Need a new favorite hummus?

Our guide to the best chickpea dips


Hummus has conquered the dip aisle. It’s now a staple in one out of four homes. Annual sales top $725 million, up from just $5 million in the mid-1990s, according to the USA Dry Pea & Lentil Council.

“We just got home. We wanna eat, we wanna hang out. Can’t we squeeze an unofficial meal in there?” asks the TV ad for Sabra hummus (which is partly owned by PepsiCo). Solution: “Put out the Sabra and call everyone to the kitchen.”

With two out of three American adults either overweight or obese, it’s not clear that most of us need an extra meal.

But hummus—typically a blend of chickpeas (garbanzo beans), tahini (sesame seed butter), oil, garlic, and salt—can add a satisfying savory kick to your baby carrots, sliced red peppers, crisp cucumbers, and other raw veggies.

How much hummus is really in a serving

Just remember: a serving of hummus (usually 40 to 80 calories) is two level tablespoons.

Sabra’s single-serve containers hold twice that much (¼ cup), and they don’t look excessive. You can’t just dip ‘til you drop.

And don’t think that a serving of hummus is synonymous with a serving of chickpeas. Each two-tablespoon serving of hummus—any brand—has just 1 to 2 grams each of fiber and protein. A half-cup serving of chickpeas has about 6 grams of each.

Hummus brands we recommend

We gave “Best Bite” awards to the highlighted hummus dips because they contain no more than 130 milligrams of sodium and 1½ grams of saturated fat in two level tablespoons. (Lines with a “1” are averages.)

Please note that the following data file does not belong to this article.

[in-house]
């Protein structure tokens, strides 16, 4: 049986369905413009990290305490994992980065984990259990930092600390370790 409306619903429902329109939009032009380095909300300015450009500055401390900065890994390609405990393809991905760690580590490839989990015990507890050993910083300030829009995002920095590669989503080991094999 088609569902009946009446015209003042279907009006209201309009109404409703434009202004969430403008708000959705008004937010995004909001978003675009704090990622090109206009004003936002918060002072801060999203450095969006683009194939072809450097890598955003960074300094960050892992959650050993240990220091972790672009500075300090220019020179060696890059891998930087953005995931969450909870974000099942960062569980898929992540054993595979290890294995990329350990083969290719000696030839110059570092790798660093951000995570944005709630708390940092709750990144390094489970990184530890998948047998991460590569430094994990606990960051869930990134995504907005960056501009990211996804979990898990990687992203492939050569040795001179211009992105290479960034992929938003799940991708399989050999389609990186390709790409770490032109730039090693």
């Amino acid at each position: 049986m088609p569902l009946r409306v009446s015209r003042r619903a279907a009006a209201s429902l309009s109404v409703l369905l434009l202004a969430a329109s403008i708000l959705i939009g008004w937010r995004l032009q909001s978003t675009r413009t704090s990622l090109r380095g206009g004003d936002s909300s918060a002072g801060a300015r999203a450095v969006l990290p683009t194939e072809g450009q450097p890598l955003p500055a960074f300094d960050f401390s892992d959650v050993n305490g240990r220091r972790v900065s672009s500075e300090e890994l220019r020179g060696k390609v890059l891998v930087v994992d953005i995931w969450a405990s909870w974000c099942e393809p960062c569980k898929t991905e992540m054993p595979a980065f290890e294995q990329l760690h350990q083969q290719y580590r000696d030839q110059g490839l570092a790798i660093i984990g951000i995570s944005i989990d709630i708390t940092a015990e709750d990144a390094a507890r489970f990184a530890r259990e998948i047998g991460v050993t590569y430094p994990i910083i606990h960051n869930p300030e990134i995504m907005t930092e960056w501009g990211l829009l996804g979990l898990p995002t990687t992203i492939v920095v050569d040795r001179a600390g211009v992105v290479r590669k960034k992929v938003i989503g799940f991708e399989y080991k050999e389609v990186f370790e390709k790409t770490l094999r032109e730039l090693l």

Luckily, when it comes to hummus, it’s not hard to meet those limits.

Three brands with Best Bites galore:

  • Cedar’s. Nice and creamy. And every bit as tasty as Sabra.
  • Sabra. Reliably good flavor, in part because tahini—not oil or water—is usually the second ingredient. Sabra, Eat Well Embrace Life, and some other brands add (safe) potassium sorbate so their hummus doesn’t spoil quickly, a bonus if you’re just an occasional dipper.
  • Eat Well Embrace Life. Why stop with chickpeas? Eat Well offers hummus made from a base of lentils, black beans, edamame, or white beans. And bravo for its labels, which clearly state, for example, that its Beet Hummus is 30 percent beets and its Zesty Sriracha Carrot Hummus is 25 percent carrots.


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